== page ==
Now, before you start accusing me of being a fanboy purist, let me say that a big part of why Abram's original Star Trek worked despite a script overburdened with the need to bend itself backwards to realign continuity was because even at its most convoluted, the plot mechanics were used in order to establish a new universe that still fulfilled the broad strokes of a beloved franchise but also made it new and palatable to an audience who couldn't care less about forty years of back story. Yes, I wrote all of that stuff about Wrath of Khan from memory without even having to re-watch the film, and yes, I was able to spell Kobayashi Maru without looking it up, but the first film was basically a giant justification for Abrams and co. to take the franchise and go in a completely different direction, unburdened by past installments and unbeholden to previous continuity. And I not only fell for that, I embraced it. As the original film ended I was excited about this new crew and eager to see where they went next.

Which makes it all the more disappointing that where they decided to go was within the shadow of a superior movie.

Into Darkness works best in its first half when it seems to be doing something new, before it becomes a bafflingly superficial remake of Wrath of Khan. It's silly, the characters are pretty thin, and neither of these movies has given us any evidence at all to refute the fact that Chris Pine's Kirk is the worst Captain ever in the history of ships, but --

Actually, I need to stop right there, because while it seems like a huge tangent it's a big part of why this movie is awful. There is nothing at all in the new films to suggest that Kirk should be put in charge of a starship other than the fact that his dad was a captain and that there's a franchise called Star Trek in which the captain is a guy named James Kirk. In other words, it's destiny - the ultimate story-killer [2]. Kirk does nothing to earn his seat on the bridge in the first movie, he's simply thrown into it because Captain Pike (the Qui Gon Jin of the Star Trek reboot universe) believes in him and because destiny. Fucking destiny. The original Star Trek skirted this issue enough because it was all about the attempt to course-correct the universe, so while fate and destiny are storytelling traps that give your script no choice but to suck, it was yet another piece of narrative acrobatics that Abrams pulled off despite himself with the help of energetic direction and a strong cast with chemistry to spare. And again, it was all (just barely) woven into the story of the film and seemingly done to put this crew in place so that they could continue on into new, interesting stories - to explore brave NEW worlds, for chrissake.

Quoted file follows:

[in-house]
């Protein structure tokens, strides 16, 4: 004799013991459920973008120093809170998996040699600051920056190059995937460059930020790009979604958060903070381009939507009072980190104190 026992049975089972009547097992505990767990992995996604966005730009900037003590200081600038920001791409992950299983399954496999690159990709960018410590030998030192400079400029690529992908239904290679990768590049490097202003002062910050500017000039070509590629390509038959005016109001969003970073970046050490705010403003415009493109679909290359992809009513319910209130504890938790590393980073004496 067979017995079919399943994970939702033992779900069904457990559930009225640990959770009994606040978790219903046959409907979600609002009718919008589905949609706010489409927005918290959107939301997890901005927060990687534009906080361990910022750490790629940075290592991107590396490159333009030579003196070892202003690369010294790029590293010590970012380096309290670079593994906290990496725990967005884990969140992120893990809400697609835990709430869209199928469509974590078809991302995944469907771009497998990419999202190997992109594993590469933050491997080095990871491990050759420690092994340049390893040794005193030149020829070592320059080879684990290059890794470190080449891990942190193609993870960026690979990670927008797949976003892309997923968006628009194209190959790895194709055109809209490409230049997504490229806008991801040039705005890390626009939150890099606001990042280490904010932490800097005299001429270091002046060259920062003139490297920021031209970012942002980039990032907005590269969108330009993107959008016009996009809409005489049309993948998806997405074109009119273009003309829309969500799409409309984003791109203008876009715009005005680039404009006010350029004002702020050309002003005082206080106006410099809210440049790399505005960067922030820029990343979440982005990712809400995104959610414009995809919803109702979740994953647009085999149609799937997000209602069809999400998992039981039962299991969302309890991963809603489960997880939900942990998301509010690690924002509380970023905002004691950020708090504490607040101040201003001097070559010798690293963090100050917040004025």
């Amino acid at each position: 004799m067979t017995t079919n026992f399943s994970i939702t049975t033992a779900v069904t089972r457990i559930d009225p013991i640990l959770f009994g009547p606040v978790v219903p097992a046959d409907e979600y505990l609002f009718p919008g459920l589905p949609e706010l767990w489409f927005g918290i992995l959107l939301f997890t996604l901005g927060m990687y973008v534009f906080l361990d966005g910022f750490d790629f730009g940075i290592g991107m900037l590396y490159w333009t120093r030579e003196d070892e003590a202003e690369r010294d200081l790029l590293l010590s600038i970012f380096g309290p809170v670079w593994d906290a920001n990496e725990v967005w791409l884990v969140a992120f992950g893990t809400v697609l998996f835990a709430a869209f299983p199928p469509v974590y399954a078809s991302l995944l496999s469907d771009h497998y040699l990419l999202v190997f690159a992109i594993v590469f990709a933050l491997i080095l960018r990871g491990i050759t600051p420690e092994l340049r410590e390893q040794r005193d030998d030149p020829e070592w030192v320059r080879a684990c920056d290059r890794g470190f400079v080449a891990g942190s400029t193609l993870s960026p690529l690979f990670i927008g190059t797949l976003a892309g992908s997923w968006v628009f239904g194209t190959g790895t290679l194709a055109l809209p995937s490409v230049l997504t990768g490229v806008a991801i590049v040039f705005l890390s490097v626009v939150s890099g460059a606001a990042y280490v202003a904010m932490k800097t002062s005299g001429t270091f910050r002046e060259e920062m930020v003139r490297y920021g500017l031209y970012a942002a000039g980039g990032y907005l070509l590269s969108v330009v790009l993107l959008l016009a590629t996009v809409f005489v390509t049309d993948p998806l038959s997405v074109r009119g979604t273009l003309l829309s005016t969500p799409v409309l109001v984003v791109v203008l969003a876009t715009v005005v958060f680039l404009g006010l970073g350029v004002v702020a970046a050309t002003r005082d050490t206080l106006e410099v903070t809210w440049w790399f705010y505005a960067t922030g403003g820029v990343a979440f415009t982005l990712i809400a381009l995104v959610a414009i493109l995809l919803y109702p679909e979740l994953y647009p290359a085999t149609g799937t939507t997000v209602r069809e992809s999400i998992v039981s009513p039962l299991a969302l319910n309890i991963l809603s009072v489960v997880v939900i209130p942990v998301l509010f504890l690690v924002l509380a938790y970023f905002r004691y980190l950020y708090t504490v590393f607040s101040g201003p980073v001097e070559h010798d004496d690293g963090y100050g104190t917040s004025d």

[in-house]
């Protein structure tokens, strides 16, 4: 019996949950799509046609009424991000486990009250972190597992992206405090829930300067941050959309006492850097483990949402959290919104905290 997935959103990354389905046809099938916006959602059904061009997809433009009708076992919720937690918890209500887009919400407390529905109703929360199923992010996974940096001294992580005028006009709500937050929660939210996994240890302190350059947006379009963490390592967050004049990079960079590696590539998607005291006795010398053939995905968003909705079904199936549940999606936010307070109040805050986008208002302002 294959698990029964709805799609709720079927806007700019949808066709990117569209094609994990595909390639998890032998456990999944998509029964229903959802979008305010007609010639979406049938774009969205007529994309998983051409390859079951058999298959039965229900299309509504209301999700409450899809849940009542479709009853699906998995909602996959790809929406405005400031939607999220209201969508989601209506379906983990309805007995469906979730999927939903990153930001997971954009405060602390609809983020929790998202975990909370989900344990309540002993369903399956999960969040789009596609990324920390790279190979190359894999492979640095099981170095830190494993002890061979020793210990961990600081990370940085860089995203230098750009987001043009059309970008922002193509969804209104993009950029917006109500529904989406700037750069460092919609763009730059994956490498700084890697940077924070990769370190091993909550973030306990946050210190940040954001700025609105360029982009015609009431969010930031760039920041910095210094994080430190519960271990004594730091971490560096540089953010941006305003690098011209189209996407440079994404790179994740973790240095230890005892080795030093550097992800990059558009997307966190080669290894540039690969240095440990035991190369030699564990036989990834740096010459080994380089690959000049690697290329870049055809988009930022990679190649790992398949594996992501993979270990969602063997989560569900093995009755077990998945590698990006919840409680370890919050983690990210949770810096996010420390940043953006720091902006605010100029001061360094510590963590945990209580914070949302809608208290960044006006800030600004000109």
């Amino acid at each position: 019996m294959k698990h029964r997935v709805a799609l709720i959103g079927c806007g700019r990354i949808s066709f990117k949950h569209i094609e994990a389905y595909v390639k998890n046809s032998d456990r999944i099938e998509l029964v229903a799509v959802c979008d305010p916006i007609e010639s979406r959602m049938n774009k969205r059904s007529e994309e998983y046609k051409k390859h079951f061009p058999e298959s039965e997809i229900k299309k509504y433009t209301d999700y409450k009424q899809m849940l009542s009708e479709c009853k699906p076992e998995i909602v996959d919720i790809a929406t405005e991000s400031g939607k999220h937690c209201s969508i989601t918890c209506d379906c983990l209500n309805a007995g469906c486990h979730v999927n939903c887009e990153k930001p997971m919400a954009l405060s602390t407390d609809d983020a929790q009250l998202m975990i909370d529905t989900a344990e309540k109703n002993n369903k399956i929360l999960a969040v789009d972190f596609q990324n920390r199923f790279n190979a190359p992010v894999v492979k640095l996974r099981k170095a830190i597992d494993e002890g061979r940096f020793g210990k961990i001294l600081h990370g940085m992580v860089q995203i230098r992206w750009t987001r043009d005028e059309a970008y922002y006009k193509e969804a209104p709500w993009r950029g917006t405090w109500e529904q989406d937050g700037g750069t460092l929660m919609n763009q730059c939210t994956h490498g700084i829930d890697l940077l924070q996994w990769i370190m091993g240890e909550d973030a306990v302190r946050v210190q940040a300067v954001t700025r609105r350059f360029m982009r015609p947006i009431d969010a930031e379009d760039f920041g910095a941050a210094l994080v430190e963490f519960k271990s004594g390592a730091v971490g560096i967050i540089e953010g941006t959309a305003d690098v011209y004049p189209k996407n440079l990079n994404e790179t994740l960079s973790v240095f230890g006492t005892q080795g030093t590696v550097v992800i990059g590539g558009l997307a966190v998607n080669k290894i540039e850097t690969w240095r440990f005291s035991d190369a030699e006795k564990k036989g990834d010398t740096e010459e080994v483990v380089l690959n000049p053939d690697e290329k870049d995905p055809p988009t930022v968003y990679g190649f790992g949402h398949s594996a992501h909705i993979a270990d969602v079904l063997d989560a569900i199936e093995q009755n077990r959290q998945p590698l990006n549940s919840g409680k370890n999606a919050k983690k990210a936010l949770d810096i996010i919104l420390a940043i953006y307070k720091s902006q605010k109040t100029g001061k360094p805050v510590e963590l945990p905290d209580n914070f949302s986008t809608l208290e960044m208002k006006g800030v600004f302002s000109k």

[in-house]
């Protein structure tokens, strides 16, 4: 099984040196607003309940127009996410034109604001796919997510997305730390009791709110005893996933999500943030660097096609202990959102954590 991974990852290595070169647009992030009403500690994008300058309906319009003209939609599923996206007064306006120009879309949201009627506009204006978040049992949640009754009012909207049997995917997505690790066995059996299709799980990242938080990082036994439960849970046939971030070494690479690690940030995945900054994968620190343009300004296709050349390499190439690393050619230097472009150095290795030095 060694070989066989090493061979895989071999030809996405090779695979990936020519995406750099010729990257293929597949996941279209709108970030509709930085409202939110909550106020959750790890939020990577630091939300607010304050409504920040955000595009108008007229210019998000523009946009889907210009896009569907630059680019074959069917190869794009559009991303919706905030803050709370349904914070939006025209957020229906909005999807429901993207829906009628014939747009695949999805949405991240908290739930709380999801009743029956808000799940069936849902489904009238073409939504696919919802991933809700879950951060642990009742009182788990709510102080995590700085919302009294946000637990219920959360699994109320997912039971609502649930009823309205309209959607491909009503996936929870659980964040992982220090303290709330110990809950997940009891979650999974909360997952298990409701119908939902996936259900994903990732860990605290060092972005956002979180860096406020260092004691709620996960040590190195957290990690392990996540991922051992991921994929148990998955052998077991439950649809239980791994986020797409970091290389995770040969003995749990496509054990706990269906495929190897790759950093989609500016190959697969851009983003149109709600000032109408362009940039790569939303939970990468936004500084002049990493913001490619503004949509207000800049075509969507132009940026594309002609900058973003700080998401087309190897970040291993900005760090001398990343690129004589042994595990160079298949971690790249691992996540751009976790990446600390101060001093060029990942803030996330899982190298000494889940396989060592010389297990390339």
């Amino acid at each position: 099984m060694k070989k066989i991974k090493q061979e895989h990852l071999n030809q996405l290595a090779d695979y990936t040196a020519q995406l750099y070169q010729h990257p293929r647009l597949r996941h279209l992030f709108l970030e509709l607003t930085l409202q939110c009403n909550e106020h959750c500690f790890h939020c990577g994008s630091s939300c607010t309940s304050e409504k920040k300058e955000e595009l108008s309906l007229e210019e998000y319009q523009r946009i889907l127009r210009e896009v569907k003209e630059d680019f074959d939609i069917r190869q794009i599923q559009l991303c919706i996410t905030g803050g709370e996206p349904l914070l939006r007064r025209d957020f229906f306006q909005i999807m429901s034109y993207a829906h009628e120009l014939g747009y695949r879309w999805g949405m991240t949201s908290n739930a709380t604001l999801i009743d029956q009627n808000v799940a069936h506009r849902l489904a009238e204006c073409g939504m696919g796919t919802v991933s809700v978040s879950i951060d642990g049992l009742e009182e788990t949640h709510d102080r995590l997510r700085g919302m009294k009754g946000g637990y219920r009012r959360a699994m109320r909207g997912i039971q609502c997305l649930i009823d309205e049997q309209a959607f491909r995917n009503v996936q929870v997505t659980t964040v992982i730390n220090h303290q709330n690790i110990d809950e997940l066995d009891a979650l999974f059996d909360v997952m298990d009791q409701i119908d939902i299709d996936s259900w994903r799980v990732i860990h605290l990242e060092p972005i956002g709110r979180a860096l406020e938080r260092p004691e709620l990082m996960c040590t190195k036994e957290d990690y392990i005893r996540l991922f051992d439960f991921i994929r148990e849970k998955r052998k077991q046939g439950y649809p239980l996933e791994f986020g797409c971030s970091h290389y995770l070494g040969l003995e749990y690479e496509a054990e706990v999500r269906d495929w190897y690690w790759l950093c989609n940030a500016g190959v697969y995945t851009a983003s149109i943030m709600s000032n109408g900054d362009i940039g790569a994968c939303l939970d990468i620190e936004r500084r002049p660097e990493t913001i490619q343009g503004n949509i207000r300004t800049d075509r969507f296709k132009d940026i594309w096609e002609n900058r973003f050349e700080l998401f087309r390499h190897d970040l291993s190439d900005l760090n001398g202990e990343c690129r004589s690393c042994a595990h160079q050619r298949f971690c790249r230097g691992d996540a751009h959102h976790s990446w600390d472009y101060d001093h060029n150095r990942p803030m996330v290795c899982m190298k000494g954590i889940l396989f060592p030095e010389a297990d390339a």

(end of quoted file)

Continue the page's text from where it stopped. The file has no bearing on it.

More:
Why go through all that trouble if you're just going to limply imitate the beats of a pre-existing movie?

And even more to the point, if you're going to spend the entire second movie trying to set up an arc in which Kirk learns how to be a Captain and truly earn his command (and you shouldn't, by the way - you should have woven that into the first movie), then he needs to actually earn it. One of Into Darkness's most egregious sins is that it tries to recreate the death of Spock, only with an inane twist that not only adds nothing but actively goes against the thematic ideas of the movie. In its opening scene, the film sets up a scenario in which Kirk has to decide between the life of Spock or the success of his mission and the potential safety of the entire crew. Because he's a child and the worst captain ever [3], he decides to save his bestie. Fair enough, but now the movie has to give Kirk an arc in which he learns that in order to be a leader, he has to be willing to make difficult decisions - decisions that will potentially result in the death of people he cares about. By having him dance his way through a reversal of Spock's death in the first movie,  Abrams not only reinforces the dramatically inert idea that this is all fate, that it's all destined to happen, but robs Kirk of any sort of satisfying arc. I can see where the movie is going putting Kirk in the position to sacrifice his life this time, but the moment never rises above hollow recreation, and it's completely torpedoed when they bring him back to life. (Yes, they bring him back to life. McCoy is able to synthesize Khan's super-human blood, thus curing death. I can't wait for the exciting, high-stakes third movie in which the concept of death does not exist). So not only has Kirk copped out by sacrificing himself, but he is rewarded by being brought back to life, thus robbing his sacrifice of any meaning.

This thread is also hamstrung by the fact that Kirk's mission to capture Khan, while ostensibly driven by his desire to avenge Pike's death, is all a giant manipulation by a war-mongering Star Fleet Admiral. At some point, the writers should have decided whether they wanted this to be a movie about a vast galactic conspiracy or a personal story of vengeance. Perhaps it could have been both in the hands of better writers, but as it is it is not. It muddles the dramatic and thematic thru lines so badly that the movie ultimately has nothing to say. More egregious, however, is that it robs Kirk of any agency in the decision to track down Khan against Star Fleet regulations, and so lets him off the hook when that decision results in the potential destruction of the Enterprise and her crew. If this movie wants to be about Kirk earning the Captain's chair, then he has to be held accountable for his decisions. As it is, he's just a dupe, and the whole Starfleet Conspiracy subplot really serves no purpose other than to either give a platform for co-writer Robert Orci's anti-government, truther bullshit, or to give the marketing team a villain to highlight so that the filmmakers could keep their precious Khan secret under wraps.